—Now I would like to talk about the peacekeeping role of the Church. I have heard that Moldova is a sort of a “blank spot” on the spiritual and educational map of Europe. Do you agree with that? Are there such serious problems with teaching religious subjects in schools?
—Well, maybe we have no fixed hours of teaching religion at schools, as in Greece and Romania; but the basics of Orthodox faith are taught at many public schools by priests or teachers prepared by them. There are no fewer than 700 such schools.
—Fr. Dimitry, according to the polls, the integration of Moldova with the EU was not met positively by the Gagauz people. (In the referendum held on February 2, 2014, in the Autonomous Territorial Unit of Gagauzia 98.4% of voters chose closer ties with the Eurasian Customs Union and Russia, while 97.2% were against a closer integration with the EU). Why?
—Because Gagauz people have always lived on their own land, worked, tilled the soil, communicated in their socium and interethnically: for instance, neighbors used to come to see each other on Church feasts and practiced other forms of such communication. So they are closer to their eastern neighbors, such as Ukrainians and Russians. The Russian Principality extended to the Danube from the earliest times. Prince Svyatopolk (Svyatoslav) led a campaign against Dorostol, what is now Silistra in Bulgaria. It means they were always connected…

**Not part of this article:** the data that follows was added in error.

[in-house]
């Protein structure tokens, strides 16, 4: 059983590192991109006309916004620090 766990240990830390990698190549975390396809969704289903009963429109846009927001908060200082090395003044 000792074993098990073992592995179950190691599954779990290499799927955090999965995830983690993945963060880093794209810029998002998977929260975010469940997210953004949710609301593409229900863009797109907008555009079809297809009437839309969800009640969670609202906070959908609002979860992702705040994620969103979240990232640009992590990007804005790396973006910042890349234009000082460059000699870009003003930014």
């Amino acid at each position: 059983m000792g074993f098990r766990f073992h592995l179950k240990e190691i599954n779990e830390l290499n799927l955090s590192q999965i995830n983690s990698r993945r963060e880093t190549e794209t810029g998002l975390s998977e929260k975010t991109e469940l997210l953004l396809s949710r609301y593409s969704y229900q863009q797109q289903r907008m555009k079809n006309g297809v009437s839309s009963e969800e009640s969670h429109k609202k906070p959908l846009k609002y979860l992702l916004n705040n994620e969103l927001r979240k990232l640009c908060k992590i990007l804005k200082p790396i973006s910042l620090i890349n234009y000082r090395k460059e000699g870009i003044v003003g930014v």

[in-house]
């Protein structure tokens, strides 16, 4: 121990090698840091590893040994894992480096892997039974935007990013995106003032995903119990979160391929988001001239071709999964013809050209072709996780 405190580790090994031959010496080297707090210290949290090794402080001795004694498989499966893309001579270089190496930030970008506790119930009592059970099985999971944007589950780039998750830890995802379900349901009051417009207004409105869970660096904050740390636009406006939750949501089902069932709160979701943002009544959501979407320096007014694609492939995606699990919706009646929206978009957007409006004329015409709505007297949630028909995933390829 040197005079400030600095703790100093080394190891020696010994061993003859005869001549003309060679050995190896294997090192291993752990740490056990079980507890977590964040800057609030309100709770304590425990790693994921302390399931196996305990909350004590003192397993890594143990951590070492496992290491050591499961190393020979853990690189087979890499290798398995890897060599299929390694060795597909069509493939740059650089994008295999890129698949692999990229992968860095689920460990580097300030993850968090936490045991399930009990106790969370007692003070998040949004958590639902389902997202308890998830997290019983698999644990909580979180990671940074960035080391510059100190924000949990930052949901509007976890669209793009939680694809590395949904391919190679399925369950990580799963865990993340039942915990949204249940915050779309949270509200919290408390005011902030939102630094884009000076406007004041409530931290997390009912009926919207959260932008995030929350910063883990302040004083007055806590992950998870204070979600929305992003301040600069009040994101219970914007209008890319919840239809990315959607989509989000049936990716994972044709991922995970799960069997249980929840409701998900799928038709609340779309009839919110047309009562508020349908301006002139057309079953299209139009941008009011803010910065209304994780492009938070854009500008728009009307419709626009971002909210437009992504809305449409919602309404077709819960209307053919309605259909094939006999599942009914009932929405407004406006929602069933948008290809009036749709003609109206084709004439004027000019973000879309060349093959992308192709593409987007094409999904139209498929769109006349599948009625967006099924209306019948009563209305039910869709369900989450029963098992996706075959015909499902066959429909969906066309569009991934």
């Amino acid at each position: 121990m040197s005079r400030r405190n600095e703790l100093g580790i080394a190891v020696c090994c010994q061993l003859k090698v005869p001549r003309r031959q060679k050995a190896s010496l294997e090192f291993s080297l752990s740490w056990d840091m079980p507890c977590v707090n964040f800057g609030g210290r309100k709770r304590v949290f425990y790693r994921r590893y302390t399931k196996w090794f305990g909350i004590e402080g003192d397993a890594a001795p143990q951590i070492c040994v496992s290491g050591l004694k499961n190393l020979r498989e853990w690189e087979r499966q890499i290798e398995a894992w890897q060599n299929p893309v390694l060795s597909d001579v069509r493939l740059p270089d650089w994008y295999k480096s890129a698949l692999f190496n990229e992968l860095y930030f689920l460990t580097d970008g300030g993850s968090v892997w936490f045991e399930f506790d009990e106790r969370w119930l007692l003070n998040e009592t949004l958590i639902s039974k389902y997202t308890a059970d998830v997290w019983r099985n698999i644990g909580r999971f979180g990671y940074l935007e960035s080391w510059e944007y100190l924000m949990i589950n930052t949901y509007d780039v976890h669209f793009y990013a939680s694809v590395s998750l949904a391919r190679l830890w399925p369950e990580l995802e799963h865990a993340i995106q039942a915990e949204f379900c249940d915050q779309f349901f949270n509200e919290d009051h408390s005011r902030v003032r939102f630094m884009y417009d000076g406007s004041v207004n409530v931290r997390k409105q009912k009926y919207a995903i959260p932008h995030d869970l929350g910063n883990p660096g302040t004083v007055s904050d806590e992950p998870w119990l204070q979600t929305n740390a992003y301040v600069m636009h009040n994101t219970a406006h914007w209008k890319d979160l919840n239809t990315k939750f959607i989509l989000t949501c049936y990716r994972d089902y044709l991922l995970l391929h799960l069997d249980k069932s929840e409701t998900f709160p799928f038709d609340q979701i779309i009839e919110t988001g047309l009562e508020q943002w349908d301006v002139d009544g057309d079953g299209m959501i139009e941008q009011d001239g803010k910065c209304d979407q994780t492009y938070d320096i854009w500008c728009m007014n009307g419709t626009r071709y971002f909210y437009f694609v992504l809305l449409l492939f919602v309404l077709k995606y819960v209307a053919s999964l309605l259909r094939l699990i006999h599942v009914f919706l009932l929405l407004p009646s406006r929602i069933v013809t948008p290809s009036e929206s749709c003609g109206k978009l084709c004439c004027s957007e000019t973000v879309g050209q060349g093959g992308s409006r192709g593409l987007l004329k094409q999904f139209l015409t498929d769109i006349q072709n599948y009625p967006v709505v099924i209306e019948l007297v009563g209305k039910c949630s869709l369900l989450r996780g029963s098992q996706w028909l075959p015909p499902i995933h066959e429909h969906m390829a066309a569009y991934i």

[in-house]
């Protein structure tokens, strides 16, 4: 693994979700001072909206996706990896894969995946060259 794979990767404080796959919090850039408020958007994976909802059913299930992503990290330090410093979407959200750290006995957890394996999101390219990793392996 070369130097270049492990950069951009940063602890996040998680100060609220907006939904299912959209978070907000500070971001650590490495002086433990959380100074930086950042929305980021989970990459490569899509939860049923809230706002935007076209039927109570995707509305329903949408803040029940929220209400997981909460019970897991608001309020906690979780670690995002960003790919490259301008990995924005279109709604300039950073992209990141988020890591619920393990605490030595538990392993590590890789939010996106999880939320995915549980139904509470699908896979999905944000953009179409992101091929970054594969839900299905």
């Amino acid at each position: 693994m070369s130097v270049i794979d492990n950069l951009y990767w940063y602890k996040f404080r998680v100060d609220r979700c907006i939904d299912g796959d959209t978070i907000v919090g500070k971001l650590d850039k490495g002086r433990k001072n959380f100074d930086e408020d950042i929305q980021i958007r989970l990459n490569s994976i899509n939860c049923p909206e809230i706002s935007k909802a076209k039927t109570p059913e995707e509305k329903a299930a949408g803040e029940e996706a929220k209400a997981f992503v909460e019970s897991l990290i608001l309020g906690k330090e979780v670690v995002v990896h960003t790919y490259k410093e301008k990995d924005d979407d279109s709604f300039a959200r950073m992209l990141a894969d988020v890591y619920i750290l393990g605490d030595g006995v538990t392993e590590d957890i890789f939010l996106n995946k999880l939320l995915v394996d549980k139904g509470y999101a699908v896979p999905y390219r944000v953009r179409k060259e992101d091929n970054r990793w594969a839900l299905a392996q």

Today, when the Gagauz people are being recruited and persistently invited to Europe (“Come to us!”), the population has decided to stick to those traditions in which it has lived for many hundreds of years. I believe this conviction should be respected. It can be said that the referendum which was held here in Gagauzia is like a diagnosis. As we know, when we go to the doctor and are given a diagnosis, we trust our doctor. And it is the same with this referendum: the nation that has expressed its opinion should be trusted, and not the political groups which are persistently inviting the people somewhere in the guise of democracy.
—You have said a very important word—“trust”. Do Gagauz people trust their Church?
—I do not know any instances when they did not trust their faith that is in their hearts, which was confessed by their ancestors. And they pass on this faith to their children. This confidence in the Church will last forever, regardless of any circumstances.
—It appears that you have unique peacekeeping potential. Once a public figure said that Gagauzia is “the historical guard unit of the Byzantine Empire” owing to its devotion to Orthodoxy. How can this Orthodox potential of yours be useful to other nations and to entire world? What can we learn from Gagauz people?